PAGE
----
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    @MarkMessa Depends who you're discussing it with, I'd imagine. The African Americans in my social circle that I've shared that narrative with have mostly found it to be an extremely compelling argument, even (or maybe particularly) those who are registered Democrats and used to strongly favor strict gun-control measures. On a related tangent, pointing out the harm the federal government does to black communities by limiting education options for black children has changed many of their minds on the "school choice" debate. Generic arguments don't work; tailored arguments might change minds. – HopelessN00b Feb 17 '18 at 5:42
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Political support for reforming gun laws

It is unclear to me that the average citizen is unconvinced to leave gun laws largely alone. Note that the average citizen is not voting for candidates who favor more restrictive gun laws. Republicans currently control all three elected portions of the government (and the unelected Supreme Court). Yes, Hillary Clinton won a plurality of the popular vote, but Donald Trump plus Gary Johnson won more votes than Clinton plus Jill Stein.

Polling

Another argument is that polling shows that citizens support various reform proposals when asked. But this support tends to be soft. Very few people vote based on that.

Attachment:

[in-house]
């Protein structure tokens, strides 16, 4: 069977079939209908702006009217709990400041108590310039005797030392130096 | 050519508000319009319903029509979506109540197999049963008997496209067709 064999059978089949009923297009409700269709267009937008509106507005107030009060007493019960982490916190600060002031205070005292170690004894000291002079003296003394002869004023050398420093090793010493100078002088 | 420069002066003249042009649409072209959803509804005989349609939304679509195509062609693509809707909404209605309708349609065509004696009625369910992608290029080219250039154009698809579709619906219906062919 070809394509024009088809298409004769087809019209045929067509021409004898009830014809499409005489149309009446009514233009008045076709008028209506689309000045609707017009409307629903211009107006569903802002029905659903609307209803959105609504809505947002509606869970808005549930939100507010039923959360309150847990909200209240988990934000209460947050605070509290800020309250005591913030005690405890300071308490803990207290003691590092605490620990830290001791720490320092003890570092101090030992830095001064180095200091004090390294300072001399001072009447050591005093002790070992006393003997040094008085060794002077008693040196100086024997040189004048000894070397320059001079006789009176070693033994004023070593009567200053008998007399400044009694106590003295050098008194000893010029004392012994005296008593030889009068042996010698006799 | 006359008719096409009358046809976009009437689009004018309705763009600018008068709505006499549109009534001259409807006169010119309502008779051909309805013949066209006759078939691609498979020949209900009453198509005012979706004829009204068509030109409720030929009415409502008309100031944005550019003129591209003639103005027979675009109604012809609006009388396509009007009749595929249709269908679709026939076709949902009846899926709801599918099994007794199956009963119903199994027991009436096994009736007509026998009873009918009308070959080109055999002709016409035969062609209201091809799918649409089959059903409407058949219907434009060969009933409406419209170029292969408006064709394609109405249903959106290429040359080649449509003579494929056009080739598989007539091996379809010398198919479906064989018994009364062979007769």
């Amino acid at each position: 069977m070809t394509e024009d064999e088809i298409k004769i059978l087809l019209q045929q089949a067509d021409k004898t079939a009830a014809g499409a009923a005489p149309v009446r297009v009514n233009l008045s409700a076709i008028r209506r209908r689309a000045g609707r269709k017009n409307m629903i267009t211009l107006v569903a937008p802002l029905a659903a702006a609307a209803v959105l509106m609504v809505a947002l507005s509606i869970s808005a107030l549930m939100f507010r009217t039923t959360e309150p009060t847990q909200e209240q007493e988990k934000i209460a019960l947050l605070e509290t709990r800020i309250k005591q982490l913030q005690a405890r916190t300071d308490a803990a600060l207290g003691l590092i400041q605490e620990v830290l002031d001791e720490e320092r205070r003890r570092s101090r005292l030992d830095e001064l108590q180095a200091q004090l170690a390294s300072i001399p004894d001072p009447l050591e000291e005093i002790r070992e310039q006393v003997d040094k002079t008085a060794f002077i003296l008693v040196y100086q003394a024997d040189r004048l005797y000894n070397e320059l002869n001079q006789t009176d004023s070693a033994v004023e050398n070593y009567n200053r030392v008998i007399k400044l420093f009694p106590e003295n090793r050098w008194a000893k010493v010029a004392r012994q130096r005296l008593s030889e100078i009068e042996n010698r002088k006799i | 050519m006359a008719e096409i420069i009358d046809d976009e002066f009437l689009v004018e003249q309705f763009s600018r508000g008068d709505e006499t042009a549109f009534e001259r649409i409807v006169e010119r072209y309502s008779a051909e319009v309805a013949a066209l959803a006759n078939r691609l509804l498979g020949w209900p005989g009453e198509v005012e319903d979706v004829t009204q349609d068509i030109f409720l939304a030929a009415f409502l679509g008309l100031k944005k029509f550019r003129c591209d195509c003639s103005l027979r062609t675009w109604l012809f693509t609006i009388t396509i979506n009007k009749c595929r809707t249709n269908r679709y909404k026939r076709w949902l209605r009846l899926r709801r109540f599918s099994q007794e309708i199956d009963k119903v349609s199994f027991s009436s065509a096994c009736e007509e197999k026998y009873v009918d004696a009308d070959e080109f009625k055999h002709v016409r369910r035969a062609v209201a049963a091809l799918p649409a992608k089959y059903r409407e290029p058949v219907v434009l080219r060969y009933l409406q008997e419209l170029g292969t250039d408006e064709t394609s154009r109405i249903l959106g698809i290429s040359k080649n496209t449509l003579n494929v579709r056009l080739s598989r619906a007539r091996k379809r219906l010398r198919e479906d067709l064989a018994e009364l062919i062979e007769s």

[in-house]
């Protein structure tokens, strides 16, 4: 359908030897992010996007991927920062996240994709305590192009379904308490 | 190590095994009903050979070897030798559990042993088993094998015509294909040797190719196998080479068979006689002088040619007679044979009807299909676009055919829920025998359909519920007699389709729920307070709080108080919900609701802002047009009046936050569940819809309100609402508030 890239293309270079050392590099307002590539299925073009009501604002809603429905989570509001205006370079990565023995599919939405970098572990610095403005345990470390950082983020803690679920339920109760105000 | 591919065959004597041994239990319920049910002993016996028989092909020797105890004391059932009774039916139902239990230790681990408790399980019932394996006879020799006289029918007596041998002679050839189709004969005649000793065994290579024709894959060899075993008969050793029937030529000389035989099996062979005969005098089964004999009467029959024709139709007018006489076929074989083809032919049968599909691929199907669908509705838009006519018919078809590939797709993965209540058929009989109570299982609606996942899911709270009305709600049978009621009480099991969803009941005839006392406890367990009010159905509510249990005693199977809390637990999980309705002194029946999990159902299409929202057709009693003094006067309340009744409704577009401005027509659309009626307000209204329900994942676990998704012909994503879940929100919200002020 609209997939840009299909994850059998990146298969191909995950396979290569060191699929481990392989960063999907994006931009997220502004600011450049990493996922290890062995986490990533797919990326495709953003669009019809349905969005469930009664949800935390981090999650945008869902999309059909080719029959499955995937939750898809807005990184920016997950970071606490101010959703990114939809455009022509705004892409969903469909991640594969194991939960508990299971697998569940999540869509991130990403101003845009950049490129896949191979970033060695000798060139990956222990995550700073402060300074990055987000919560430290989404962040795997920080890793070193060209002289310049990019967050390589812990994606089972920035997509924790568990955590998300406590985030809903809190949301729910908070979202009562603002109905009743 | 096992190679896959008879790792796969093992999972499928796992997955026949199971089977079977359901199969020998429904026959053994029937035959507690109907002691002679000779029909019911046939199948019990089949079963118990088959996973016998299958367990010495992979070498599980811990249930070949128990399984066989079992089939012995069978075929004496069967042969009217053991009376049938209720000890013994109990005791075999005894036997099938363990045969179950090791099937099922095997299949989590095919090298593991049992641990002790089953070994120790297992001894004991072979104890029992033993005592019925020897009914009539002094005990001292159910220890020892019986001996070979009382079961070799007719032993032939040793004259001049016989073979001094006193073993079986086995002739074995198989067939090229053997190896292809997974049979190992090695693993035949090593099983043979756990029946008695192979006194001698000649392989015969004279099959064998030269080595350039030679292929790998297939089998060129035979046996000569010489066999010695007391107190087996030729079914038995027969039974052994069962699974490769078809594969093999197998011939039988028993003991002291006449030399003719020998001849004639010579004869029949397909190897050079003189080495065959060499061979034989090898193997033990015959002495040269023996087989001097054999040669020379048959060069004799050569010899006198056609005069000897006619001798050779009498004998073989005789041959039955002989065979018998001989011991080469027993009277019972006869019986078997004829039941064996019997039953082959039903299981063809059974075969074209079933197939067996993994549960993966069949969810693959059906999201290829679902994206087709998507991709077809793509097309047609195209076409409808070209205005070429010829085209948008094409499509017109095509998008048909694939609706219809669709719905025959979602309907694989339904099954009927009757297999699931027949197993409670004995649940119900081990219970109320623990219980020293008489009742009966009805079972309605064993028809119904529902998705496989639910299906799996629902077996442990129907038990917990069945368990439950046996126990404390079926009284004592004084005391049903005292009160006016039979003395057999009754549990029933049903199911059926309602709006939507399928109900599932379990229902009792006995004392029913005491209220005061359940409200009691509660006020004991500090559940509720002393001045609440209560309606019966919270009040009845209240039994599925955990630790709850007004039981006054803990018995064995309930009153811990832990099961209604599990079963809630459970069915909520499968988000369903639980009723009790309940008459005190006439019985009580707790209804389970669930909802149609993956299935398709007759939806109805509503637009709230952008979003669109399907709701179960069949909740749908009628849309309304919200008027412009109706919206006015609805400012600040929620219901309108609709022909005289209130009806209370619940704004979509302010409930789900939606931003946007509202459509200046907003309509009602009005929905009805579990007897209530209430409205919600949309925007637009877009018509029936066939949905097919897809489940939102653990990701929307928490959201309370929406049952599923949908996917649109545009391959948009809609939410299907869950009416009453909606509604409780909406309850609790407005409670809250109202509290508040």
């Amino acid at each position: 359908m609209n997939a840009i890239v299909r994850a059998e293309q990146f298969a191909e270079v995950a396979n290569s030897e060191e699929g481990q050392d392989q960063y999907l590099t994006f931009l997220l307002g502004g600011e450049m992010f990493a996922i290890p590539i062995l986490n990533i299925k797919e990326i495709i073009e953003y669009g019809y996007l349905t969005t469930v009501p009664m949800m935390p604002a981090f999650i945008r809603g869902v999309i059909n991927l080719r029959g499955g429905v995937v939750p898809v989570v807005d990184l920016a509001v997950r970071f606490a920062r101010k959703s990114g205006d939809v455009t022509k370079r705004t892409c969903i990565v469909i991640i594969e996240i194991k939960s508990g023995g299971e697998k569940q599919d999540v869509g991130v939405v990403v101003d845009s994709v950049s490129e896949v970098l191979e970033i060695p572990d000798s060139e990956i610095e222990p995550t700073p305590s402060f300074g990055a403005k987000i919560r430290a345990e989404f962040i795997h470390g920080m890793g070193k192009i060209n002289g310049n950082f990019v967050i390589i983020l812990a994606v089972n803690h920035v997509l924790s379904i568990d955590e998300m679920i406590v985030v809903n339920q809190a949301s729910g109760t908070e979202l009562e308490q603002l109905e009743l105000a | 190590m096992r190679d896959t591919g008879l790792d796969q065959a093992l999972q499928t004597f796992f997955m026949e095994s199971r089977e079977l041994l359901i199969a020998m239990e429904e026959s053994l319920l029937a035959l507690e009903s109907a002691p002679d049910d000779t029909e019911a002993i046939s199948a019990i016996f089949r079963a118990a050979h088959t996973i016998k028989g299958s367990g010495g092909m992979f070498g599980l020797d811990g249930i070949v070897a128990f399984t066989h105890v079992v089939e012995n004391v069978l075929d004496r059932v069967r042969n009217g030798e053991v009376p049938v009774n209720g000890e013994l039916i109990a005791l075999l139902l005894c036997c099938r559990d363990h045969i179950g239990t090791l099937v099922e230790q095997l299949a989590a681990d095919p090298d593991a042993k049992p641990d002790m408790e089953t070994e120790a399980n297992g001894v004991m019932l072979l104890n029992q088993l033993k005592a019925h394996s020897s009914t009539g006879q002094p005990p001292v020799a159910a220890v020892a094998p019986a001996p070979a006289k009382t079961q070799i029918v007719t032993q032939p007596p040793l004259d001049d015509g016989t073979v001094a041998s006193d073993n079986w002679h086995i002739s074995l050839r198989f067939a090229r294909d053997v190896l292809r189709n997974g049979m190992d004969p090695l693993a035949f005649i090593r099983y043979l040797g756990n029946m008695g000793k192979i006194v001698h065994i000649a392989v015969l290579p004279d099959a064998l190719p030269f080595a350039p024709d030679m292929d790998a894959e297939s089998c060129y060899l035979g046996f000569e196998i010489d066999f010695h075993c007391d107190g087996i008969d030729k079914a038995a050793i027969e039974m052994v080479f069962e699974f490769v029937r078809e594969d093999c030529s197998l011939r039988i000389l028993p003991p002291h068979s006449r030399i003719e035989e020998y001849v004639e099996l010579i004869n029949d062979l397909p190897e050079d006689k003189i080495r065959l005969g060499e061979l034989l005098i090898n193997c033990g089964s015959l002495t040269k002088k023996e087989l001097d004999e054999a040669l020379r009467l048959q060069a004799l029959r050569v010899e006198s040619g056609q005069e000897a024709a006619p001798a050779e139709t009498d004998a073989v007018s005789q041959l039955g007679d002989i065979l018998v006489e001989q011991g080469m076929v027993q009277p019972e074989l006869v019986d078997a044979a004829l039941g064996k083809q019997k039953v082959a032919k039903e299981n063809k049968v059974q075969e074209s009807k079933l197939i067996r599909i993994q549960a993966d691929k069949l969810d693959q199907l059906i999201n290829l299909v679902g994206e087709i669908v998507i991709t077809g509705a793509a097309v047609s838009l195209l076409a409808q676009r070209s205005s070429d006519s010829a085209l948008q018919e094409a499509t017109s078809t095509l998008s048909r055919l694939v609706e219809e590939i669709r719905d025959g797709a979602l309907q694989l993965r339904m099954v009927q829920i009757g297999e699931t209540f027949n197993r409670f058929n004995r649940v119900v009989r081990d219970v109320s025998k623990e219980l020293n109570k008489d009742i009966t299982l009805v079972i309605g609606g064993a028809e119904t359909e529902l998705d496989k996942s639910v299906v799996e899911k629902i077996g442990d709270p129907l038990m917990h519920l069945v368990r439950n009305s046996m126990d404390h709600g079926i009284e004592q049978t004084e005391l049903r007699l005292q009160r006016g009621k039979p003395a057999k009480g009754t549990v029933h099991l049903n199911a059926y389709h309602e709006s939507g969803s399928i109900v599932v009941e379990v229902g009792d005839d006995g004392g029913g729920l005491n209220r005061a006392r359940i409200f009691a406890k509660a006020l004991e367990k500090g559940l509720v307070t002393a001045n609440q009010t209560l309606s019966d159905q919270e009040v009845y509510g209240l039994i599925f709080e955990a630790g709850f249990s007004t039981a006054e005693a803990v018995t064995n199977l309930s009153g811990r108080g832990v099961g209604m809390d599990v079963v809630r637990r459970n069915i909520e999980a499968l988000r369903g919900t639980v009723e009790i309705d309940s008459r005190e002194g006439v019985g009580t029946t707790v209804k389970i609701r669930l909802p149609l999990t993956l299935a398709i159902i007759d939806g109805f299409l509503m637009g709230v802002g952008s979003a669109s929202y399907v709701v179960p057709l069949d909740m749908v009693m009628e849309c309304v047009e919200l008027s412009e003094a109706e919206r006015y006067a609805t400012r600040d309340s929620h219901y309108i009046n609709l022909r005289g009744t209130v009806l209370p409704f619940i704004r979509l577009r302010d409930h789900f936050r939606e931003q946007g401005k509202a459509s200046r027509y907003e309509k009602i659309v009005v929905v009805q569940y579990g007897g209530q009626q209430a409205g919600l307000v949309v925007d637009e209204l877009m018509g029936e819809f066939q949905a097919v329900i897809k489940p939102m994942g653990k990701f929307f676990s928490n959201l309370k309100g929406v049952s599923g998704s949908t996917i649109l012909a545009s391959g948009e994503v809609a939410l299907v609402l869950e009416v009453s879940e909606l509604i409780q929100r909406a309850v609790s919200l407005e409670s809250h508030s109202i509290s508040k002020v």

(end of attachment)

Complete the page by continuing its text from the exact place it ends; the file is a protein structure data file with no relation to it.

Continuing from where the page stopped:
All gun sales should go through a background check.

Most people support this. The Manchin-Toomey compromise was based on this. It was rejected by the National Rifle Association. The public reason was that it had insufficient protections against a national gun registry. Most NRA-friendly politicians voted against it, so it did not pass.

The average citizen is for this in principle, but I haven't seen a big hew and cry over it. It has not passed and would not affect most of the newsworthy events. If it were to pass, it would have minimal effect on gun rights. It is very seldom that someone legally obtains a gun without being able to pass a background check.

Ban assault weapons.

This is a bit tricky. One simple argument is to simply point out that anything that actually is an "assault weapon" is already under severe restrictions. Note that actual assault rifles are almost never used in crimes. Instead, people tend to buy lookalike guns like the AR-15.

Another argument is that we tried that. It didn't work. There are other guns that perform the same that are still available, as the differences between an "assault weapon" and any other rifle are mostly cosmetic:

The latest version of Feinstein's bill covers any semiautomatic rifle with a detachable magazine if it also has a pistol grip or forward grip, a grenade launcher or rocket launcher, a barrel shroud, a threaded barrel, or a folding, telescoping, or detachable stock.

No mass shooting has used a grenade launcher or a rocket launcher, as the ammunition is not generally available. Banning those is a solution in search of a problem.